APRL filed an amicus in support of a petition for certiorari challenging New York Judiciary Law §470. The law prevents non-resident lawyers from practicing in New York if they do not maintain a physical office for the transaction of law business within the state. Currently, there are more than 134,000 non-resident New York lawyers.
Attorney Ekaterina Schoenefeld, who practices in New Jersey and is a member of the New York bar, challenged §470 as a violation of the Privileges and Immunities Clause under the U.S. Constitution. A judge of the United States District Court for the Northern District of New York found the law to be unconstitutional in a 2008 decision but a divided U.S. Court of Appeals for the Second Circuit subsequently overturned this decision in 2016, ruling that Schoenefeld had not proved that §470 was “enacted for a protectionist purpose.” Schoenefeld then petitioned the U.S. Supreme Court for review.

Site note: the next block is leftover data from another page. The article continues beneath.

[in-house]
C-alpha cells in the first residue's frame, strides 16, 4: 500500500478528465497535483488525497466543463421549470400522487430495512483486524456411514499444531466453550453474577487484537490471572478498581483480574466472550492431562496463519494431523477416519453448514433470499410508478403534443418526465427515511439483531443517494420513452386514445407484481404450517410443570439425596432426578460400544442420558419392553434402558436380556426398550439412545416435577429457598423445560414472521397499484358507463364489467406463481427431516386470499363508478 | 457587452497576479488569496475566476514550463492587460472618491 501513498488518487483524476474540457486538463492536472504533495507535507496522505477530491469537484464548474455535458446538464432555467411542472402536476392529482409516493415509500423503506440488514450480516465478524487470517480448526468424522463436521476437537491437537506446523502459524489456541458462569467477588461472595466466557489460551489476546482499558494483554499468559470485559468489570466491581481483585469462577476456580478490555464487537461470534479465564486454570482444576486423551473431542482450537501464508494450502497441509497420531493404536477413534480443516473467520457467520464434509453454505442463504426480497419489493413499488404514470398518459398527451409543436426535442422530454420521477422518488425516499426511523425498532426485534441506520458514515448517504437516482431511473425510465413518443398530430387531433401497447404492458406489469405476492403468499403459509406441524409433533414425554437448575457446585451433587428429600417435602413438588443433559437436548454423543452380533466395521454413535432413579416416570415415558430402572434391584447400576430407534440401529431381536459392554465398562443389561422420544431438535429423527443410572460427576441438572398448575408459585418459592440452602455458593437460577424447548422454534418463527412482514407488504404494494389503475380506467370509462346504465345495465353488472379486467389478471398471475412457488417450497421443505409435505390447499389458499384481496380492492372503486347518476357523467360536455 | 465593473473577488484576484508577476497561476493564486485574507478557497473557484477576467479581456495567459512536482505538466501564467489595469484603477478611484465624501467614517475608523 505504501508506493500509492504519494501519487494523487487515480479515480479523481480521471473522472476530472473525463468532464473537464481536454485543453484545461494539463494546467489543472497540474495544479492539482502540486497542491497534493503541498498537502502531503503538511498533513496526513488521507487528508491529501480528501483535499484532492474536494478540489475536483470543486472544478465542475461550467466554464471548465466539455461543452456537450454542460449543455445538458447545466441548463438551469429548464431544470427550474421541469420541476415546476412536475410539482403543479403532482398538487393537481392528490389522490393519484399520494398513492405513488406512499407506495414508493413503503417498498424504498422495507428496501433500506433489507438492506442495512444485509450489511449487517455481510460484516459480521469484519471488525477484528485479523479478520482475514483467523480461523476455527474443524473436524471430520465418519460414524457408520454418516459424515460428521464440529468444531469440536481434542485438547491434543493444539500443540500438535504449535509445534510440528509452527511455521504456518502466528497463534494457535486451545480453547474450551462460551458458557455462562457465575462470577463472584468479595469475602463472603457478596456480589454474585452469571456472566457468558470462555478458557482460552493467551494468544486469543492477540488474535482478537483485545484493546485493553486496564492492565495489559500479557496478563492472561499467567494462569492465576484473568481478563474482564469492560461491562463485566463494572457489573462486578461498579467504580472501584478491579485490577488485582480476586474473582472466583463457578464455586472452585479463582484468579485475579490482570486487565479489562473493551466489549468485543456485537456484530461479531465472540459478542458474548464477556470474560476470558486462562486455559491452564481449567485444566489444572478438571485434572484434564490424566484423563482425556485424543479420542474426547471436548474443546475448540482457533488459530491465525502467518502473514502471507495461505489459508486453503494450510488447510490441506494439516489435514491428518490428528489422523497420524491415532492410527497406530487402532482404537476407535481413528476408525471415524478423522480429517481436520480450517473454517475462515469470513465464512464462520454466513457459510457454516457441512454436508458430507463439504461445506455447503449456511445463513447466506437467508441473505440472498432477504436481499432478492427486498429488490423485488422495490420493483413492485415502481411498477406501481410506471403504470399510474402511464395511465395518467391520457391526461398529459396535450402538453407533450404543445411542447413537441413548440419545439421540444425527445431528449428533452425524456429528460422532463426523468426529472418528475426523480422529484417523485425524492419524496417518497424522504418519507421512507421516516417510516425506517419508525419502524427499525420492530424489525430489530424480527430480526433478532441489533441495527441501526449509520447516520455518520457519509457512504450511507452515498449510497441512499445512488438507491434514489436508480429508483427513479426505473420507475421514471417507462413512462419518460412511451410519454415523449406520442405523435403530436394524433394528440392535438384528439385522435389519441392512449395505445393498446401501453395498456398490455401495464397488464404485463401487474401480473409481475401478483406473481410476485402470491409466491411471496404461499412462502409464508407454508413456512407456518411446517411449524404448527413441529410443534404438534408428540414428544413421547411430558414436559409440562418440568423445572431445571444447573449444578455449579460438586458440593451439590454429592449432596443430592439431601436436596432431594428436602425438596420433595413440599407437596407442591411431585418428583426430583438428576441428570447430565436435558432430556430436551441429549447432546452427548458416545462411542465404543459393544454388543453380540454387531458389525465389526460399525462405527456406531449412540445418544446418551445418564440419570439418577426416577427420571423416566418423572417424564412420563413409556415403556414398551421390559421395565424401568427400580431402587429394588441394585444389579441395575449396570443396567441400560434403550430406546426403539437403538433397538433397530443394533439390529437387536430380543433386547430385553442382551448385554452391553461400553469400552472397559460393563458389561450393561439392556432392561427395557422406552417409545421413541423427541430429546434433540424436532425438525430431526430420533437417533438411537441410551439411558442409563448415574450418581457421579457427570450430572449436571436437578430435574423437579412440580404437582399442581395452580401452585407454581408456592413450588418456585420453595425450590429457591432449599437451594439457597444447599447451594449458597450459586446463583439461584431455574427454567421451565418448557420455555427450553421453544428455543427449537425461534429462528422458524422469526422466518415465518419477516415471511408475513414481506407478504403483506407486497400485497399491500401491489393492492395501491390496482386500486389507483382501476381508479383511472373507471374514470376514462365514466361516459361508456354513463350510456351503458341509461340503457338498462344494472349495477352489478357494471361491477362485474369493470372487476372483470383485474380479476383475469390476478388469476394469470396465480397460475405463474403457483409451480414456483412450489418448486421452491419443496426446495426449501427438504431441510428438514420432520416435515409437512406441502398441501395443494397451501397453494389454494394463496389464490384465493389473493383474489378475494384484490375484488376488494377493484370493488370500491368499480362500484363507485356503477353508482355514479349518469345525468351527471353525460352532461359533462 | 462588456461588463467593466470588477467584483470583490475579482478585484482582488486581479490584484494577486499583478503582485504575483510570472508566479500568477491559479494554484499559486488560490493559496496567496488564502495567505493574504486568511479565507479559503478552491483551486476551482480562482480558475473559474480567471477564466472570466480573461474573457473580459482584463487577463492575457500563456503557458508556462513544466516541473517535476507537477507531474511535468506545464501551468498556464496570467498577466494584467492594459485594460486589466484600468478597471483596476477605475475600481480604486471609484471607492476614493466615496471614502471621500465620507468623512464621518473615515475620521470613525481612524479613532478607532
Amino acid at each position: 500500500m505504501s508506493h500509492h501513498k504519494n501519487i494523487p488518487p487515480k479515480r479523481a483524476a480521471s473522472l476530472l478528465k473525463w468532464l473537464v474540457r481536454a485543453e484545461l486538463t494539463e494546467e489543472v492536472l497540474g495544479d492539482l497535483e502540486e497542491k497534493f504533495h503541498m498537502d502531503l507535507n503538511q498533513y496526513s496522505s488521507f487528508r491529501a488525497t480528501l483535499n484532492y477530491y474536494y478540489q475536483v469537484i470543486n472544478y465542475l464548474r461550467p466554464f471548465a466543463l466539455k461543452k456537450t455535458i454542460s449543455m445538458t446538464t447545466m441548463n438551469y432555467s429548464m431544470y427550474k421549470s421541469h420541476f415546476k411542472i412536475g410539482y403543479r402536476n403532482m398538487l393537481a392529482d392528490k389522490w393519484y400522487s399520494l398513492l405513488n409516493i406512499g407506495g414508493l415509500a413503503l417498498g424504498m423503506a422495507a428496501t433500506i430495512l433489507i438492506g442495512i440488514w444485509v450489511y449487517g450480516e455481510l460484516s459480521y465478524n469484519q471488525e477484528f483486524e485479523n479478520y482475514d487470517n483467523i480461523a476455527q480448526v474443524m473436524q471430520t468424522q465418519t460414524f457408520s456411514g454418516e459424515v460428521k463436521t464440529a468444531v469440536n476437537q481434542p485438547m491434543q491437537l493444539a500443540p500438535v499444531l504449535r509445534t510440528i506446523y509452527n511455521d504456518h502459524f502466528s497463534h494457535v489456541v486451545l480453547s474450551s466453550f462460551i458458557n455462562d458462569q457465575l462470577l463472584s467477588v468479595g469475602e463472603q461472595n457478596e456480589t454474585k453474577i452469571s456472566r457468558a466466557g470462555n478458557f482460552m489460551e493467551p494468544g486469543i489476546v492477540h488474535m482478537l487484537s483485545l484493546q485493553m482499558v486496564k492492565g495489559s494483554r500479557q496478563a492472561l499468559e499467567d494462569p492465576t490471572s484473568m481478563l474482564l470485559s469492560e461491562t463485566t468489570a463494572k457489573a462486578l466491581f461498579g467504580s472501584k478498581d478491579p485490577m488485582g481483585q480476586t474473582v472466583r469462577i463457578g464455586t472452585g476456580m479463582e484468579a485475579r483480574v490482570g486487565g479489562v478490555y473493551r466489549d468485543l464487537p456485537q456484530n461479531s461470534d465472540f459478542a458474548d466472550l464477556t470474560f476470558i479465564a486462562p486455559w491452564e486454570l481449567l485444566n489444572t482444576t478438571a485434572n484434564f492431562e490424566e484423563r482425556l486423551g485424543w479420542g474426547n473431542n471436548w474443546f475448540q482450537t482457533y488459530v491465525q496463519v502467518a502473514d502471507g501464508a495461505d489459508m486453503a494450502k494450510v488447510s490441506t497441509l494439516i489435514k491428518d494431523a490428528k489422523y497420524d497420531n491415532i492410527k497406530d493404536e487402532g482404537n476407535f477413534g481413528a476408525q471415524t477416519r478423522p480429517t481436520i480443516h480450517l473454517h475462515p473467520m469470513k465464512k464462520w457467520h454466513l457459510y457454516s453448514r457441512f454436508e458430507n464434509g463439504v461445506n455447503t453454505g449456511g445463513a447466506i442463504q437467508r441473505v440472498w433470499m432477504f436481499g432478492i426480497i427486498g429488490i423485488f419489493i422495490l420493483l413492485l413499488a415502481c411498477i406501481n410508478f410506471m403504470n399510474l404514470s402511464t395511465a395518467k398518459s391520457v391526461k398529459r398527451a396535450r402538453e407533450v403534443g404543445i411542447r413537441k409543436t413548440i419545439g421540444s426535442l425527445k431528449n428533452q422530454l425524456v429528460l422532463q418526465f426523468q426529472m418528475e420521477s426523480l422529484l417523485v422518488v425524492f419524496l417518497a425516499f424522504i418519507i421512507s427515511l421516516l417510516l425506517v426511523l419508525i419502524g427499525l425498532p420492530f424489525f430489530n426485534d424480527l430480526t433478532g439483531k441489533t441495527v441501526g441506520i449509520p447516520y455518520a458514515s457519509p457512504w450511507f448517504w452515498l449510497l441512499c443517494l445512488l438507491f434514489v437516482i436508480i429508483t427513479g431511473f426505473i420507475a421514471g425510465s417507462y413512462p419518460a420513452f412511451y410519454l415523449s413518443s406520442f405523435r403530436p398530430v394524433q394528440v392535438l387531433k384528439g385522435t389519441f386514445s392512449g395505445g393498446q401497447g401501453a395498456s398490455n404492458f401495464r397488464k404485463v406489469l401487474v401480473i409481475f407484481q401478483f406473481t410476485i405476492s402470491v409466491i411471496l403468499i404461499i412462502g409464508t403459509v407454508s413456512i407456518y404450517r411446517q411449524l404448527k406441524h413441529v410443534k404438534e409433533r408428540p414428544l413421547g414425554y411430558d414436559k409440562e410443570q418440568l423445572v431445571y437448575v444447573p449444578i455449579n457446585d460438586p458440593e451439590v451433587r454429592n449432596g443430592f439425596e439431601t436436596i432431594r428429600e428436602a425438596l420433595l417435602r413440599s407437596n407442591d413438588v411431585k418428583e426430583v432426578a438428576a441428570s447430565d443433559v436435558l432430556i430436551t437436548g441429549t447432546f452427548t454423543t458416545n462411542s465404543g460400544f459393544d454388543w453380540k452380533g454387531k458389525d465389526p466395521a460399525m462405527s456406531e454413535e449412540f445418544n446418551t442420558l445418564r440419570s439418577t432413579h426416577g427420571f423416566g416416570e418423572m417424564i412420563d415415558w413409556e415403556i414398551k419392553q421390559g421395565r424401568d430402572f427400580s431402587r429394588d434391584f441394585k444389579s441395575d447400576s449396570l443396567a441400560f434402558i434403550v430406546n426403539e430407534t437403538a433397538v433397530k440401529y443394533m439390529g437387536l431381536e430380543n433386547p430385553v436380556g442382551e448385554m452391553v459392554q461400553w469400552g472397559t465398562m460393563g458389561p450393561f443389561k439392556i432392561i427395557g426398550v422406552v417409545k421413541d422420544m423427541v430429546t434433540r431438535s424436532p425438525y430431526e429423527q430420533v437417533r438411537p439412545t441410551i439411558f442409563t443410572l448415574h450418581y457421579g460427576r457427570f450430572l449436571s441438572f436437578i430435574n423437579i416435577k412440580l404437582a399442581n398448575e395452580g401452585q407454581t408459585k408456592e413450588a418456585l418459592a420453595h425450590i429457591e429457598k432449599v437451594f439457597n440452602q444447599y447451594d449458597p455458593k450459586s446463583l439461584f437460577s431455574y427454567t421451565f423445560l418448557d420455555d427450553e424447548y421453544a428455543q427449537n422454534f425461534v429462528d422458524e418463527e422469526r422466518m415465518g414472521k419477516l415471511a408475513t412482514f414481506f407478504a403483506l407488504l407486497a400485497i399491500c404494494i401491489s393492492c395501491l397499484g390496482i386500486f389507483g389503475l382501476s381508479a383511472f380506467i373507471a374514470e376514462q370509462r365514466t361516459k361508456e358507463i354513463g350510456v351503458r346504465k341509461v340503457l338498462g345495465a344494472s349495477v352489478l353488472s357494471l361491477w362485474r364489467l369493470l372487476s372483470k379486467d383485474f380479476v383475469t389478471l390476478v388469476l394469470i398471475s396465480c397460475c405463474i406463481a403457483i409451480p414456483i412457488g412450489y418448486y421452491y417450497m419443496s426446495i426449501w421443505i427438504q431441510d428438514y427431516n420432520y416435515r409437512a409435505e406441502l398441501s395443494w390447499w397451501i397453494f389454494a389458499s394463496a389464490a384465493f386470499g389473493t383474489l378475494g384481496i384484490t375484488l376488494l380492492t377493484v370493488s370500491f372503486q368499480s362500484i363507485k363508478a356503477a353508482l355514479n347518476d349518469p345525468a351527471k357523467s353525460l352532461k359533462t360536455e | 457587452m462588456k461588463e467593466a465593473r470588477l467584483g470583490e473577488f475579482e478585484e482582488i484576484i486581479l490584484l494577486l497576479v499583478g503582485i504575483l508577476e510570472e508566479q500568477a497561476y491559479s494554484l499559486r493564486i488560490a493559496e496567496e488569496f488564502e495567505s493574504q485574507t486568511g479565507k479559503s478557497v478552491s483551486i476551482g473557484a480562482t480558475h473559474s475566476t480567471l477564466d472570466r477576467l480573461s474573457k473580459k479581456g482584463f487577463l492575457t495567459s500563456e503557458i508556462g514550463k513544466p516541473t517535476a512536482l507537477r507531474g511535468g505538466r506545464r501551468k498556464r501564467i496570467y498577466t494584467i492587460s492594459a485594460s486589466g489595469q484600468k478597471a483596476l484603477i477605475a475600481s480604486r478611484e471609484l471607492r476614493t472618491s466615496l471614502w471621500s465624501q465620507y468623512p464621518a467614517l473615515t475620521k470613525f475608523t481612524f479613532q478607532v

At stake in the Schoenefeld case is the ever-expanding population of lawyers who live and practice outside their states of admission, and whether States can burden these lawyers by requiring them to maintain a costly physical office that does not contribute to their practice or clients. Under the law as it now stands, New York admitted lawyers who reside within the state, and lawyers in many states who maintain multijurisdictional practices, are ethically permitted to operate “virtual law offices,” often from their homes, and can take advantage of modern advances in telecommunications and information sharing in order to efficiently and effectively serve their clients. But §470 creates the anomaly for New York admitted lawyers who are not resident in New York that they must maintain a physical office within the state.
APRL’s brief was drafted and filed by the law firm of Hinshaw & Culbertson attorneys Joel Bertocchi and Anthony Davis, together with Ron Minkoff and Tyler Maulsby of Frankfurt Kurnit Klein & Selz, P.C., Mr. Davis , Mr. Minkoff are both long time APRL members and past Presidents. The organization thanks them and their firms for the excellent work. The brief is available here: SCHOENEFELD APRL amicus FINAL